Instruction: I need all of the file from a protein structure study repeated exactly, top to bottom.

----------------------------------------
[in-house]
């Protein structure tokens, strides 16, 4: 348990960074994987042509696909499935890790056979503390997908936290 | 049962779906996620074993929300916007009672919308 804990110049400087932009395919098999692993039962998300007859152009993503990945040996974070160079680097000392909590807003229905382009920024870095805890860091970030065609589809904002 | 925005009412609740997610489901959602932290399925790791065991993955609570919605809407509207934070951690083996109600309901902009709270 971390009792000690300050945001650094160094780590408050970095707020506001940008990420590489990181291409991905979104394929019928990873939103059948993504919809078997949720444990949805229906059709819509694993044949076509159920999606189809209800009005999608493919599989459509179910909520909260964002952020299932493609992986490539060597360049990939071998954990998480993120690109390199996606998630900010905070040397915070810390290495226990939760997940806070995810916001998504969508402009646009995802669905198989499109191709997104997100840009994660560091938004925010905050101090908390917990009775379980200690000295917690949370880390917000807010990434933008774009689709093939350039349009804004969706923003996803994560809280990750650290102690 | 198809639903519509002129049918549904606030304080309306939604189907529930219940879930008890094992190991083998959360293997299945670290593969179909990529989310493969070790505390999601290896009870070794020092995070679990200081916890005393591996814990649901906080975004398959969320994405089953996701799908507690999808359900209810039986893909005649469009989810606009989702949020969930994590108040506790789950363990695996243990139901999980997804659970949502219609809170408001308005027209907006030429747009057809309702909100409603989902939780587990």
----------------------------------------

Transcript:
[in-house]
């Protein structure tokens, strides 16, 4: 348990960074994987042509696909499935890790056979503390997908936290 | 049962779906996620074993929300916007009672919308 804990110049400087932009395919098999692993039962998300007859152009993503990945040996974070160079680097000392909590807003229905382009920024870095805890860091970030065609589809904002 | 925005009412609740997610489901959602932290399925790791065991993955609570919605809407509207934070951690083996109600309901902009709270 971390009792000690300050945001650094160094780590408050970095707020506001940008990420590489990181291409991905979104394929019928990873939103059948993504919809078997949720444990949805229906059709819509694993044949076509159920999606189809209800009005999608493919599989459509179910909520909260964002952020299932493609992986490539060597360049990939071998954990998480993120690109390199996606998630900010905070040397915070810390290495226990939760997940806070995810916001998504969508402009646009995802669905198989499109191709997104997100840009994660560091938004925010905050101090908390917990009775379980200690000295917690949370880390917000807010990434933008774009689709093939350039349009804004969706923003996803994560809280990750650290102690 | 198809639903519509002129049918549904606030304080309306939604189907529930219940879930008890094992190991083998959360293997299945670290593969179909990529989310493969070790505390999601290896009870070794020092995070679990200081916890005393591996814990649901906080975004398959969320994405089953996701799908507690999808359900209810039986893909005649469009989810606009989702949020969930994590108040506790789950363990695996243990139901999980997804659970949502219609809170408001308005027209907006030429747009057809309702909100409603989902939780587990």